"A panopticon of life in this decade, sure to be valuable to future social historians She touches on life, love, home, family, work, men, women, children and issues large and small."
The voice is Anna Quindlen's. But we know the hopes, dreams, fears, and wonder expressed in all her columns, for most of us share them. With her NEW YORK TIMES-based column, "LIFE IN THE 30s," Anna Quindlen valued to national attention, and this wonderful collection shows why.
As she proved in OBJECT LESSONS and THINKIN OUT LOUD, Anna Quindlen's views always fascinate.
|Publisher:||Random House Publishing Group|
|Product dimensions:||5.17(w) x 7.97(h) x 0.67(d)|
About the Author
Anna Quindlen is a novelist and journalist whose work has appeared on fiction, nonfiction, and self-help bestseller lists. She is the author of eight novels: Object Lessons, One True Thing, Black and Blue, Blessings, Rise and Shine, Every Last One, Still Life with Bread Crumbs, and Miller’s Valley. Her memoir Lots of Candles, Plenty of Cake, published in 2012, was a number one New York Times bestseller. Her book A Short Guide to a Happy Life has sold more than a million copies. While a columnist at The New York Times she won the Pulitzer Prize and published two collections, Living Out Loud and Thinking Out Loud. Her Newsweek columns were collected in Loud and Clear.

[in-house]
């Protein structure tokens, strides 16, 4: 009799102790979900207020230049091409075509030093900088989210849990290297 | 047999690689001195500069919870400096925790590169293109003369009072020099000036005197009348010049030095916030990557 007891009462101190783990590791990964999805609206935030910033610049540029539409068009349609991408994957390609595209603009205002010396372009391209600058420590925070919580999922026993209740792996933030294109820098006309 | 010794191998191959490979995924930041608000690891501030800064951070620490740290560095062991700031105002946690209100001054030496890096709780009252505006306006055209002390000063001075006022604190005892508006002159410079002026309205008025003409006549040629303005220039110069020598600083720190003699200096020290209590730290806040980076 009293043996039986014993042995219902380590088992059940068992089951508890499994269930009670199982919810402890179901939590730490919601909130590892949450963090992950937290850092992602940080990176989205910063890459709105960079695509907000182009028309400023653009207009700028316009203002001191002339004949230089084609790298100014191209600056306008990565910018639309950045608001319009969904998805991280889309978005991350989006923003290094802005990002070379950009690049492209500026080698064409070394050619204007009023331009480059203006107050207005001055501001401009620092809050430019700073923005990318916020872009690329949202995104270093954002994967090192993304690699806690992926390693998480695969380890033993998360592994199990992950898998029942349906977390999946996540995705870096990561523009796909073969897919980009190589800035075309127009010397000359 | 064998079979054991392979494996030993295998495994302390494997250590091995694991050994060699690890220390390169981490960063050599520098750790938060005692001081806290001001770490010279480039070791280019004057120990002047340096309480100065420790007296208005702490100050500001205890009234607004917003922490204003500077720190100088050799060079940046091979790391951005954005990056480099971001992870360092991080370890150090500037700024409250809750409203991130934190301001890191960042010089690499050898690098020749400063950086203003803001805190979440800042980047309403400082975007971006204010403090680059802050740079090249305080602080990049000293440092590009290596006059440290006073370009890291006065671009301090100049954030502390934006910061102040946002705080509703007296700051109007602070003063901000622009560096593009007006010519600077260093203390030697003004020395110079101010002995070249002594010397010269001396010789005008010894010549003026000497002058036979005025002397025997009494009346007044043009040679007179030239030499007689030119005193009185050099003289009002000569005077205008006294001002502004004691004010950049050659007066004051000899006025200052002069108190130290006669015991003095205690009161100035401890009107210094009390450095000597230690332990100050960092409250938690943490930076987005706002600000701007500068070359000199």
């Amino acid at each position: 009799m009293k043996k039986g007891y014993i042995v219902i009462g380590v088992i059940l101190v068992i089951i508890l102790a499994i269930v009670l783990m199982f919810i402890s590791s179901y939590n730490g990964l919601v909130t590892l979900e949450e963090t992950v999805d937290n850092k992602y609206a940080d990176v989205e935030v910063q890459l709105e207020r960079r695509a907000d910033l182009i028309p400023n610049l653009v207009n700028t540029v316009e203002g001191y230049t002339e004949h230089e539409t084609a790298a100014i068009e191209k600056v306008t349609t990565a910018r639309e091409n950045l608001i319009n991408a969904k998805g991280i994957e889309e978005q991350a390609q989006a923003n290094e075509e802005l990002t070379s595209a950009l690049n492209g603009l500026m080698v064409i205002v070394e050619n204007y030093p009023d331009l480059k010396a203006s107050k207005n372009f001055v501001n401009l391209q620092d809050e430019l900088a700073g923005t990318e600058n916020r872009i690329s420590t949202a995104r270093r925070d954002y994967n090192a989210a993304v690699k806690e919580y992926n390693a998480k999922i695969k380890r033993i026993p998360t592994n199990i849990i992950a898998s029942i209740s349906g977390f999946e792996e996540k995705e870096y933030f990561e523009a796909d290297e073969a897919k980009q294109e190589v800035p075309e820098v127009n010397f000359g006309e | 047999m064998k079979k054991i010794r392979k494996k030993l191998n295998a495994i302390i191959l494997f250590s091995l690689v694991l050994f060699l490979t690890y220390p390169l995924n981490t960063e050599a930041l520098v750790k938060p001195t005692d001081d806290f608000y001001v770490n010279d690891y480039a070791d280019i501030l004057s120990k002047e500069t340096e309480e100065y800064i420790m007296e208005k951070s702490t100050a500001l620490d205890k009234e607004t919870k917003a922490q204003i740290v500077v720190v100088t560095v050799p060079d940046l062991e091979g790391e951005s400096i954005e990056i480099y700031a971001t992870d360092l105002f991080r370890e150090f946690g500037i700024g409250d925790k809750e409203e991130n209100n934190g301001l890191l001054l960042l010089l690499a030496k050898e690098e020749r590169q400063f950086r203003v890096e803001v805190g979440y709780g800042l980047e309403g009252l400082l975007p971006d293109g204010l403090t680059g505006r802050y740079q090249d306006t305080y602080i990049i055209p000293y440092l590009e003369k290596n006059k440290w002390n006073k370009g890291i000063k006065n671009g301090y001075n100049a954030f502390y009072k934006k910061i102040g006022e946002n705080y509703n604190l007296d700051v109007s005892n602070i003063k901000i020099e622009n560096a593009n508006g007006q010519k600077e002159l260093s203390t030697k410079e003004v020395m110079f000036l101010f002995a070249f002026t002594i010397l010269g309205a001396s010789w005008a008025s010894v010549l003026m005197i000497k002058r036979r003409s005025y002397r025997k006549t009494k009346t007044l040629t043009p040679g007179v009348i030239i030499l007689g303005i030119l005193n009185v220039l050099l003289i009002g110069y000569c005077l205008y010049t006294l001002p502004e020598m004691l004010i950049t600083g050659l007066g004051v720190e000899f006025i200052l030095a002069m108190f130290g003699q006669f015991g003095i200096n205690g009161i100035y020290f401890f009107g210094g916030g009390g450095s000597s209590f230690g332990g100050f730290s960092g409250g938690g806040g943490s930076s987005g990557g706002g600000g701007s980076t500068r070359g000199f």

Hometown:New York, New York
Date of Birth:July 8, 1952
Place of Birth:Philadelphia, Pennsylvania
Education:B.A., Barnard College, 1974
Read an Excerpt
THE LIGHTNING BUGS ARE BACK
Excerpted from "Living Out Loud"
Copyright © 1994 Anna Quindlen.
Excerpted by permission of Random House Publishing Group.
All rights reserved. No part of this excerpt may be reproduced or reprinted without permission in writing from the publisher.
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Most Helpful Customer Reviews
I've loved Anna Quindlen's writing style for years; this fantastic and diverse group of essays is well worth exploring for those who have only read her novels. Here, Ms. Quindlen explores numerous controversial topics while explaining her own personal convictions. I recommend this book enthusiastically and without reservation!
For a long time, Molly Ivins and Anna Quindlen have been my two favorite columnists, political or otherwise -- although Quindlen long ago stretched beyond that label, writing fiction that I have always found honest and moving. And Quindlen's columns, while sometimes covering ground that Ivins (now sadly deceased) covered, spring equally from heart and mind. This is a collection of Quindlen's columns from the 1980's, grouped into various headings that cover the whole range of life: from memories of her childhood, the death of her mother at an early age, growing up and starting a "man's" job in a very patriarchal field, marriage, children and balancing these with career, friendships, happiness, illness and death. All these are written in Anna Quindlen's characteristic poetic voice, and almost always with that enviable ability to wrap it up with a final line that movingly crystallizes what she has just written and makes me stop and softly go "wow".And I may have found a hook here to entice my 14-year-old son Jacob into my book world. He has become entranced with the music of my salad days, envying my "being there" when his favorite artists began their music, even buying vinyl LP's which often mirror what I used to buy. One of Quindlen's columns is an homage to the music she grew up with (she's 2 years older than me): "Raised on Rock-and-Roll". I think Jacob will love it.
I agree. It happens often, so ya, definitely not a surprise. People make their own decisions, I guess. Striking.
Nice work SunsetShimmer! I love this Mewspaper btw!